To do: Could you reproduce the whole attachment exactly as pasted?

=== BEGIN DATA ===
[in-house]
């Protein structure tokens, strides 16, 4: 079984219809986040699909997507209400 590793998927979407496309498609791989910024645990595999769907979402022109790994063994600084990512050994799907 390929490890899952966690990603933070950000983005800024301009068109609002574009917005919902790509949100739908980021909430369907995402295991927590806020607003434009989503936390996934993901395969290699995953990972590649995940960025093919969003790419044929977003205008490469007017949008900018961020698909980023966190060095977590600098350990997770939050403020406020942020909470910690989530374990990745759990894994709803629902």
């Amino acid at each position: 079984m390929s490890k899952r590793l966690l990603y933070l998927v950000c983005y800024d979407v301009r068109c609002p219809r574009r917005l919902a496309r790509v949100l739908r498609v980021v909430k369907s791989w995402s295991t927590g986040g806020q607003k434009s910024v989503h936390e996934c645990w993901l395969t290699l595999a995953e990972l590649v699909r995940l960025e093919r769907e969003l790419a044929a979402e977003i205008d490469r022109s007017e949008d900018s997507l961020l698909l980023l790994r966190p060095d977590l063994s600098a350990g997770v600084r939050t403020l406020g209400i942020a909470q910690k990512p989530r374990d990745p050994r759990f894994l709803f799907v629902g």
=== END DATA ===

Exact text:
[in-house]
């Protein structure tokens, strides 16, 4: 079984219809986040699909997507209400 590793998927979407496309498609791989910024645990595999769907979402022109790994063994600084990512050994799907 390929490890899952966690990603933070950000983005800024301009068109609002574009917005919902790509949100739908980021909430369907995402295991927590806020607003434009989503936390996934993901395969290699995953990972590649995940960025093919969003790419044929977003205008490469007017949008900018961020698909980023966190060095977590600098350990997770939050403020406020942020909470910690989530374990990745759990894994709803629902």
């Amino acid at each position: 079984m390929s490890k899952r590793l966690l990603y933070l998927v950000c983005y800024d979407v301009r068109c609002p219809r574009r917005l919902a496309r790509v949100l739908r498609v980021v909430k369907s791989w995402s295991t927590g986040g806020q607003k434009s910024v989503h936390e996934c645990w993901l395969t290699l595999a995953e990972l590649v699909r995940l960025e093919r769907e969003l790419a044929a979402e977003i205008d490469r022109s007017e949008d900018s997507l961020l698909l980023l790994r966190p060095d977590l063994s600098a350990g997770v600084r939050t403020l406020g209400i942020a909470q910690k990512p989530r374990d990745p050994r759990f894994l709803f799907v629902g």